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What Android apps are available that will give you free wifi incoming calls (VOIP) to either your existing phone number or a separate phone number in a US area code you can specify?

Requirements

  • Google Voice is not a desirable option.
  • Cost should either be free or less than $15 per year.
  • Video is not needed; only audio is required.
  • Audio quality must be at least as good as cell network.
  • Does not need to work for international calls.
  • Must be reliable.

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  • PS: Meanwhile, you might want to take a look at my list of apps for Cheap Calls: Save via VoIP :) – Izzy Mar 2 '15 at 10:50
  • Thank you. Note that your site throws a security error due to the SSL certificate not having any user chain. – RockPaperLizard Mar 2 '15 at 17:30
  • Uh. Forgot to strike the "s". Yes, I know that – it's due to it using a self-signed certificate. Feel free to use it with plain http instead: no "personal data" transmitted, no cookies or trackers (except maybe the Flattr button if you've JS enabled). – Izzy Mar 2 '15 at 17:34
  • Thanks. I'll take a look in a few hours. – RockPaperLizard Mar 2 '15 at 17:53
  • Btw: Have you checked Skype? They have a feature called "SkypeIn", where you can get a fixed-line number in many countries (including the US). I couldn't figure out, though, how much they charge for it. An Android app is available of course. – Izzy Mar 3 '15 at 9:54
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Localphone has inbound numbers for $0.99/month with a $3 setup fee. You can use their app or any sip app with their service.

2

Any SIP-enabled software (aka softphone or SIP client) will allow you to receive calls on a local or toll-free number. That's not a problem - there are lots of various free or commercial SIP clients out there (for example, X-Lite and , correspondingly). You can either download some SIP clients from providers' websites for free, or download from various software repositories (or buy commercial SIP software online).

Certainly, in order to successfully use that approach, your phone number should be configured on a provider's side. In VOIP terminology, such providers are often called SIP providers (note that using term VOIP provider is a bit confusing, since some VOIP providers do not use SIP as their main protocol, for example, Skype). Phone numbers, which your chosen provider(s) will be routing and terminating SIP calls to, are called DID numbers (DID is an abbreviation of "direct inward dialing").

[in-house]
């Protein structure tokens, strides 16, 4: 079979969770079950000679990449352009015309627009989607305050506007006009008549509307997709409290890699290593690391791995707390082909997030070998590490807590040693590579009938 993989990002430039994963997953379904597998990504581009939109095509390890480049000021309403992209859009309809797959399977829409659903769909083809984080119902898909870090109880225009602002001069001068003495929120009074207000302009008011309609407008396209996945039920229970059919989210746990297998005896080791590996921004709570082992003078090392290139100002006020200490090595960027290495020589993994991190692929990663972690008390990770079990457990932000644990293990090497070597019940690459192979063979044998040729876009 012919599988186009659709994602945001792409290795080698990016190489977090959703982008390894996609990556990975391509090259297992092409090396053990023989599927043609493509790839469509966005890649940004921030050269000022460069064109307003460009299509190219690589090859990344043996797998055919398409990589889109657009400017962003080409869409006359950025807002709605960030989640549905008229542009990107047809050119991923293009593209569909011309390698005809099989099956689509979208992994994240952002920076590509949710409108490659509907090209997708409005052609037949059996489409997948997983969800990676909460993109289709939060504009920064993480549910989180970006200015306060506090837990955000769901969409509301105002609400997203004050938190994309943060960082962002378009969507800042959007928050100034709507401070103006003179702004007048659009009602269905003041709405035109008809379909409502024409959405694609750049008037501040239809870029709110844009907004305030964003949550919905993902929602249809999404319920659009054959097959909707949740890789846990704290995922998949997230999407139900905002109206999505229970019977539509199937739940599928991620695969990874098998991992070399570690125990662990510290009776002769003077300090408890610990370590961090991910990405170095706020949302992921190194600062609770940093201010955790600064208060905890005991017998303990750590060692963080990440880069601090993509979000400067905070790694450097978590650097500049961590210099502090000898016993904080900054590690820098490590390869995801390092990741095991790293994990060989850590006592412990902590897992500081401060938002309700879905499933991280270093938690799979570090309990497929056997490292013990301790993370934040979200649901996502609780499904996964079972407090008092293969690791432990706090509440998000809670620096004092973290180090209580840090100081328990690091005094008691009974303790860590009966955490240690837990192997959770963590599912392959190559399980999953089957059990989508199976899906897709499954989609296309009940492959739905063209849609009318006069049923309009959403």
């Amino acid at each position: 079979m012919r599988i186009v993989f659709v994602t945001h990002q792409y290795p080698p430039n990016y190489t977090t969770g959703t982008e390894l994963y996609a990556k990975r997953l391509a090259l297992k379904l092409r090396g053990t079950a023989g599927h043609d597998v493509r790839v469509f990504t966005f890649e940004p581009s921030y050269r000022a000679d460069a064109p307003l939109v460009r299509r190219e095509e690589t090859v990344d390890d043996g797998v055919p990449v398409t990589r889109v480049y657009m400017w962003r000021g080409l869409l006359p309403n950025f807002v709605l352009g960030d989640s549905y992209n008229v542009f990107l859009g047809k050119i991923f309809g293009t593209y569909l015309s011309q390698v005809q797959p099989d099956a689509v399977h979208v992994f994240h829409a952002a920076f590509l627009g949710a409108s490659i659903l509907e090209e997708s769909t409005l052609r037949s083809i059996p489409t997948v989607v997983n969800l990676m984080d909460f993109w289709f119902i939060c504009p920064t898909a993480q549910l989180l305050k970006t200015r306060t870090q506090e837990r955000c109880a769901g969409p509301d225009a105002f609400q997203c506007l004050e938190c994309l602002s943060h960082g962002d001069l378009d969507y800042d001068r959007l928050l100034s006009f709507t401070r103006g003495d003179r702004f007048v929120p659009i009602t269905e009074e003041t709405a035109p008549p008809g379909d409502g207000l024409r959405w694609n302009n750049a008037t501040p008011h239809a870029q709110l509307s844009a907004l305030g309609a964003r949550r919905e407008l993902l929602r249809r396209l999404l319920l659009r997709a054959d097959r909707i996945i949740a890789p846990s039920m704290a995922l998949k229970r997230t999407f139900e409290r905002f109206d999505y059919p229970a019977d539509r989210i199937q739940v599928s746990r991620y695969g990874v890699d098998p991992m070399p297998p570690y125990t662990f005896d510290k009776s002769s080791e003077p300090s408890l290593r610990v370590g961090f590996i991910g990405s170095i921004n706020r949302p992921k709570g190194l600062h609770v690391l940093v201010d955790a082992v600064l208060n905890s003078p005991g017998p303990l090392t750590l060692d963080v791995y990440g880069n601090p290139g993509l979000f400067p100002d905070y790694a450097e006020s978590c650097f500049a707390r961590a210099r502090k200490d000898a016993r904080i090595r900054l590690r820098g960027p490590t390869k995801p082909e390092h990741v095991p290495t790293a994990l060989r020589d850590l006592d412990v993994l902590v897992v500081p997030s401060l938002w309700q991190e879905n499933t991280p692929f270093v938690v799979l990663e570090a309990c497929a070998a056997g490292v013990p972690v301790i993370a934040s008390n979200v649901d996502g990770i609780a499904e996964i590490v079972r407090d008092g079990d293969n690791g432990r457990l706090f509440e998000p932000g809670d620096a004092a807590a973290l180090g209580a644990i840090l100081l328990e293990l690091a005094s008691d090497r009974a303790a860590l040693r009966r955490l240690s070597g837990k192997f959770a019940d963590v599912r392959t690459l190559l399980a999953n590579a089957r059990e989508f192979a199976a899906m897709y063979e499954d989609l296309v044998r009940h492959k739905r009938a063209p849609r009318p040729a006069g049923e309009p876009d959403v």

There is a large number of SIP providers of various sizes, feature sets and quality. Since you have mentioned reliability as one of the main criteria, I would recommend you the following providers (I used them all): Callcentric, voip.ms and Anveo. Local US DID numbers are relatively inexpensive, with Anveo being the least expensive than the other two (for simple plans like personal unlimited or pay-per-minute - more complex (especially, business) plans require more detailed cost-benefit analysis).

Speaking of getting and using free DID numbers, here's what I know. Currently, you can do that either via Callcentric (they offer only New York State phone numbers for that program), or via IPKall - a service, which offers Washington State phone numbers only. Also keep in mind that IPKall doesn't offer customer service and is likely much less reliable than Callcentric. So, if you don't care about the area code of your DID number, I suggest going the Callcentric route. Their program is called "Free Phone Number" and you can find more information about it here. In case, if/when their free DID numbers program will be stopped, you should know about their another program, which offers US and Canadian DID numbers (certain areas) at a reduced price. This program is called "Dirt Cheap DID", has been around a while and you can find more information about it here. Please let me know, if you have any questions. I hope that this is helpful.